The Keller Quartet has always maintained a keen sense of dialogue and interface in its programming, famously interweaving Bach's Art of Fugue with "secret treasures" written by the group's mentor, Hungarian composer Gyorgy Kurtag.
Its latest ECM release features two tastily astringent Ligeti quartets wrapped around the melting loveliness of Samuel Barber's famous Adagio.
The result? Barber's potentially over-luscious music comes across with remarkable emotional restraint - as a sort of romanticism minceur, perfectly toned for the temper of our times.
Gyorgy Ligeti (1923-2006) was a key figure of the 20th century, a colorist and musical explorer without equal, as well as a quirky humorist. We do not hear him enough in our concert halls, and each time a work is scheduled, one inevitably wonders why we do not have more of him.
All these qualities are revealed in Ligeti's 1954 First Quartet, along with the strong influence of fellow Hungarian Bela Bartok.
The musicians navigate with absolute sureness through the 21 small sections of what the composer describes as "Metamorphoses nocturnes". In doing so, they impart a real sense of discovery, with an exemplary ECM production extending and enriching the sound world fashioned by strings and bows.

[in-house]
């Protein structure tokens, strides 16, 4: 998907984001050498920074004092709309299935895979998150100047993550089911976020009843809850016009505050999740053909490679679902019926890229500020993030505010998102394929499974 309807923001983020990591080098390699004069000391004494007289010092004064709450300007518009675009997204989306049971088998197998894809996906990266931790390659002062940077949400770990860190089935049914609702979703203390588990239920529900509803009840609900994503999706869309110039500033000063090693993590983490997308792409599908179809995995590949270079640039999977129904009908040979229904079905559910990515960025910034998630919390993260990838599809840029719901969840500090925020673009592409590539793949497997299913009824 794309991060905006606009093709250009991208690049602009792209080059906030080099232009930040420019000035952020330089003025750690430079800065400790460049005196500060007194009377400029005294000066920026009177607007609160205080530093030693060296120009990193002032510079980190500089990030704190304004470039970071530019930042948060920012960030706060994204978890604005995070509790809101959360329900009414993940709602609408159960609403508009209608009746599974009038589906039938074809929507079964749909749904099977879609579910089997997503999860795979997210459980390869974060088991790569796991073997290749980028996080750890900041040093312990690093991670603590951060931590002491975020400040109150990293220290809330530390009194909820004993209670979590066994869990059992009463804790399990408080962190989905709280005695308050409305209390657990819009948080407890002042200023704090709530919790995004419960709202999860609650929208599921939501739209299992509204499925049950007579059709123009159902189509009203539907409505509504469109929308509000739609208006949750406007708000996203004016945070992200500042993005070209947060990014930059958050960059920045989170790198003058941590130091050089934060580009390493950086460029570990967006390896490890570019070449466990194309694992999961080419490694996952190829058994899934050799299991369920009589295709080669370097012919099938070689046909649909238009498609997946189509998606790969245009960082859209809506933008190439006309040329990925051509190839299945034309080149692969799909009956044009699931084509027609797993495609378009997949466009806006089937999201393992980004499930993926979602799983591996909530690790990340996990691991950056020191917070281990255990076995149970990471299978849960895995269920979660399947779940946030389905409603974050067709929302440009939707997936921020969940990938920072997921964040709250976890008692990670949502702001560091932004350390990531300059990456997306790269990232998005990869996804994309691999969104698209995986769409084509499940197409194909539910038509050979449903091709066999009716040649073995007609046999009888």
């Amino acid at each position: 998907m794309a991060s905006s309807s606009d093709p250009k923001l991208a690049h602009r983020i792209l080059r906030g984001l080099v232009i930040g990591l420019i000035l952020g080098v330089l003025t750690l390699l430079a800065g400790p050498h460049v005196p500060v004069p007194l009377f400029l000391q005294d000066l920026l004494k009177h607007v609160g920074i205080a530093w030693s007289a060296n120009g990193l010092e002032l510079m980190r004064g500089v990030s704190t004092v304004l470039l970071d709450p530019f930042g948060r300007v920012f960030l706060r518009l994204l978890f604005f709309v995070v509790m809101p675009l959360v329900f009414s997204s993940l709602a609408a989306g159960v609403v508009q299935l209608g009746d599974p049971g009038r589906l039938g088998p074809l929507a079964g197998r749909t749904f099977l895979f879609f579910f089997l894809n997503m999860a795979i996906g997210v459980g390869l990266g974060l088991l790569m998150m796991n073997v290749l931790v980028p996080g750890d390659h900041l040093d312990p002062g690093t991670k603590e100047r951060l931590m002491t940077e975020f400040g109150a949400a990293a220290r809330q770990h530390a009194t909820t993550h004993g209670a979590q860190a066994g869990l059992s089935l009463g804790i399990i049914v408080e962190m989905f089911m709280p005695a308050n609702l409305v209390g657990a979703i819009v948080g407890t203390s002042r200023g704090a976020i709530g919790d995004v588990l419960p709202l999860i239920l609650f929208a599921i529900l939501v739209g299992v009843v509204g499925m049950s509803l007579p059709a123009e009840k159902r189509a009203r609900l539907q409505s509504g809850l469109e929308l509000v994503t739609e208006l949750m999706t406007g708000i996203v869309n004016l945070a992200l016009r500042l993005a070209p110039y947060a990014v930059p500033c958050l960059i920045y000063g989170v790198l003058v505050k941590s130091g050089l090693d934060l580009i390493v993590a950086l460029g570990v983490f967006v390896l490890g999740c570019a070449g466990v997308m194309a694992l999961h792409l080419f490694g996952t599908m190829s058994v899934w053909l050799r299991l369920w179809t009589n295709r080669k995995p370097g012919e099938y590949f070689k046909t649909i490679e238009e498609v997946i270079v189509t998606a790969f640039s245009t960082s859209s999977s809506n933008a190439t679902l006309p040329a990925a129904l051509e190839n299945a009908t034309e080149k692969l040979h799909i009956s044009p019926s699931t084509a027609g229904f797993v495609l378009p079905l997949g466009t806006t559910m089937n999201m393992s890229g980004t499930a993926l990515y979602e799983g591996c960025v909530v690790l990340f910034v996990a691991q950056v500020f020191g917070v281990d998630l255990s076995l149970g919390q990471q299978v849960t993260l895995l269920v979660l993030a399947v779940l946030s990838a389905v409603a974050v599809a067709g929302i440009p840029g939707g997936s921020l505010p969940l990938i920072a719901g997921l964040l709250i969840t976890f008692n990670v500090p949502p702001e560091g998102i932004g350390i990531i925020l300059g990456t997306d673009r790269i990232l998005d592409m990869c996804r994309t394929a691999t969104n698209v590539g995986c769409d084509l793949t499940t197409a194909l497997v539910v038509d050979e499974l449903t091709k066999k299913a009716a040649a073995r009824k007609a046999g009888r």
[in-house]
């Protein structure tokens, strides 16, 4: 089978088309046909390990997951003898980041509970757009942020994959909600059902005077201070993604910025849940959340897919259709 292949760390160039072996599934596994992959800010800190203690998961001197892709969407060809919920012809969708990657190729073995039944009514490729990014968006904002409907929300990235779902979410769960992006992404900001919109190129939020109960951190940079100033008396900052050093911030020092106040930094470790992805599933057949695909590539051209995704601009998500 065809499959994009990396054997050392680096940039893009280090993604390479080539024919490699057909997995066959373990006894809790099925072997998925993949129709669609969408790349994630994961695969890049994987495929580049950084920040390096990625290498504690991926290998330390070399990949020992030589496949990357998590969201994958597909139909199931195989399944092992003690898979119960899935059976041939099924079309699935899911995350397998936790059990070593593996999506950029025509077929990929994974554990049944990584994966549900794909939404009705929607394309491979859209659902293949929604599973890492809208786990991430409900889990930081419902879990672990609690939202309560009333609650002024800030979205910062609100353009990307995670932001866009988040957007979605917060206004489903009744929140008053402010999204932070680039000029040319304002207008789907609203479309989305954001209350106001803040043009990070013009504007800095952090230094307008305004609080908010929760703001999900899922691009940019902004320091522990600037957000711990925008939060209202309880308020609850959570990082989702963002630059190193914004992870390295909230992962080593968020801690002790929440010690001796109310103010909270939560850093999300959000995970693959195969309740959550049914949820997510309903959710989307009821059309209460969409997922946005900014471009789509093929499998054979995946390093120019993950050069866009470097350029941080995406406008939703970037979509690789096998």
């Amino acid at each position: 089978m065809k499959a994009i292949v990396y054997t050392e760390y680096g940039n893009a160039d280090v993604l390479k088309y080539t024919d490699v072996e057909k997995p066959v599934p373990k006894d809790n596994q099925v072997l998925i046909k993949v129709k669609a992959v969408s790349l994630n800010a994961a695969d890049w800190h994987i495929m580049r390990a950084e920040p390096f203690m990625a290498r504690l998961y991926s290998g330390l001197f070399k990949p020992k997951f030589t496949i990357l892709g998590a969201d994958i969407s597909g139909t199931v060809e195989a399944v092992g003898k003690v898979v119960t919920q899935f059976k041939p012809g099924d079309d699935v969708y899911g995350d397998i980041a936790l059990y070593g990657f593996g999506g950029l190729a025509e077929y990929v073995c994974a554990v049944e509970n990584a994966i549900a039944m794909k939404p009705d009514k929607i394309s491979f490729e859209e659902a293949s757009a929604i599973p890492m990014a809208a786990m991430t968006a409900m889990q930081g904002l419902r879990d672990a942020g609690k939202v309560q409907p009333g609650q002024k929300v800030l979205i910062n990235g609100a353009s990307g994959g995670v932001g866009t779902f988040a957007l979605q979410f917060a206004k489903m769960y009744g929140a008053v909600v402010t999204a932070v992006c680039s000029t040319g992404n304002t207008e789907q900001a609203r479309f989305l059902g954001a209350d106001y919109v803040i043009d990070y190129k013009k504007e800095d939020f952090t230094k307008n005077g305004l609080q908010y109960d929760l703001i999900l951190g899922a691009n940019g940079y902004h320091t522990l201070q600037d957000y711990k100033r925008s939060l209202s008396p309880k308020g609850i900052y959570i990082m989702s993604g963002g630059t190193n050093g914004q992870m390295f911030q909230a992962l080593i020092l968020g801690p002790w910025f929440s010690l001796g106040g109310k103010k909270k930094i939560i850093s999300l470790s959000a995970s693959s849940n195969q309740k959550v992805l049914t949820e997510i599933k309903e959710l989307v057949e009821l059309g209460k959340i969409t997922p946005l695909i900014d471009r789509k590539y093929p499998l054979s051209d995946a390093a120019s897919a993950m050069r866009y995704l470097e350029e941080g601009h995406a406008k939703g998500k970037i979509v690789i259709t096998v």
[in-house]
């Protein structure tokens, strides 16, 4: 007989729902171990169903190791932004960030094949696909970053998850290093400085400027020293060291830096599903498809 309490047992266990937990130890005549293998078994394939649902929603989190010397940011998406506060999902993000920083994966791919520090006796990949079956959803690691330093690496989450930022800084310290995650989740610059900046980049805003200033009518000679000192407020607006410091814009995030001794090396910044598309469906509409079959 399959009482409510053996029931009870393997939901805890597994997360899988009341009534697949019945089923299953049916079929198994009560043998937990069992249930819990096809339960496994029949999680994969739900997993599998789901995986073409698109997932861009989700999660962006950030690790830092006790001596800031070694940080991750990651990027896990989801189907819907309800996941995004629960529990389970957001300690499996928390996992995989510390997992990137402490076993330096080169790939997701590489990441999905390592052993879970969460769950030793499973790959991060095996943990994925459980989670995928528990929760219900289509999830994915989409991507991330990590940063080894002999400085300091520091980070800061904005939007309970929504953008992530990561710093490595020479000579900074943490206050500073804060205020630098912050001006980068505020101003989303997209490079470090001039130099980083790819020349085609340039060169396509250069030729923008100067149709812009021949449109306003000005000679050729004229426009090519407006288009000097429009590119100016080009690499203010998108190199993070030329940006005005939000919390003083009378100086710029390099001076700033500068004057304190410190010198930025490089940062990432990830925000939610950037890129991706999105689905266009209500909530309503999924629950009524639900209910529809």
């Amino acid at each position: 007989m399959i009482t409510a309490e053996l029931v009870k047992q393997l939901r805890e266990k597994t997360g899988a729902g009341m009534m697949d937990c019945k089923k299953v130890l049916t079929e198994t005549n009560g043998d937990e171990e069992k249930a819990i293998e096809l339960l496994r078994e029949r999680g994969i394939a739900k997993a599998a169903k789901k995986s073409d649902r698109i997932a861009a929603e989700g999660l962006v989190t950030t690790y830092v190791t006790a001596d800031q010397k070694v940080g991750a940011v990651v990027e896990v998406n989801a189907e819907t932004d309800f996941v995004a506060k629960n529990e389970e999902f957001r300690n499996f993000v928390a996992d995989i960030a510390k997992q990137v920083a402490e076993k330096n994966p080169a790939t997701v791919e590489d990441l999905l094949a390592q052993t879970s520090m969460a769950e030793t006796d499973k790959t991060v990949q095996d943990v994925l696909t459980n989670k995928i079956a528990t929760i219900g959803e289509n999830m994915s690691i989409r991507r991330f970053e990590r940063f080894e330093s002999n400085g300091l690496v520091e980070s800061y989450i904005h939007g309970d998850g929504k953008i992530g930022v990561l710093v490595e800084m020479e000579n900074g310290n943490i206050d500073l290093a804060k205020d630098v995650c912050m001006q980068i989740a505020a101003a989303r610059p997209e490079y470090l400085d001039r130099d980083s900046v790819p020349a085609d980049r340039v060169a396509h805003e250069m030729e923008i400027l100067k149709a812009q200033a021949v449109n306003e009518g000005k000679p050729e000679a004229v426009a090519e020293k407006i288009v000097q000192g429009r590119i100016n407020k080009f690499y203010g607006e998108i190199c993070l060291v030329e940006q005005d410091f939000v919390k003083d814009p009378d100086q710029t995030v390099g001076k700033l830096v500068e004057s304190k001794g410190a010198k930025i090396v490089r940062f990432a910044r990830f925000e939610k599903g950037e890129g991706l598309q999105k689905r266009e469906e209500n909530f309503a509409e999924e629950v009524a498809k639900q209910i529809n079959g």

An early Adagio is a searing Slavic whisper, leading the way to a swooning, tongue-in-cheek Tempo di valse; at one point, mysterious chords roam about like phantoms of the harmonies that populate the Barber Adagio.
Ligeti's Second Quartet was penned in 1968, about the time the composer would have discovered his music had been used, unbeknown to him, for Stanley Kubrick's 2001.
This is a tougher listen, reflecting the more radical and complex times in which it was written. Nevertheless, there are no real terrors for the timid; these musicians are eloquent advocates for the Hungarian, as Ligeti investigates the myriad possibilities of time and texture. The effect can be giddying, bracingly so when you can relax in the company of such authoritative performances.
The slo-mo, slide-and-glide of the second movement hypnotises; the wild, dueling chords of the fourth have the immediacy of a thrilling sports match, taken to a somewhat higher aesthetic plane.
Keller Quartet: Ligeti & Barber String Quartets (ECM)
Verdict: "Brilliant quartet programme combines tasty astringency and the meltingly beautiful."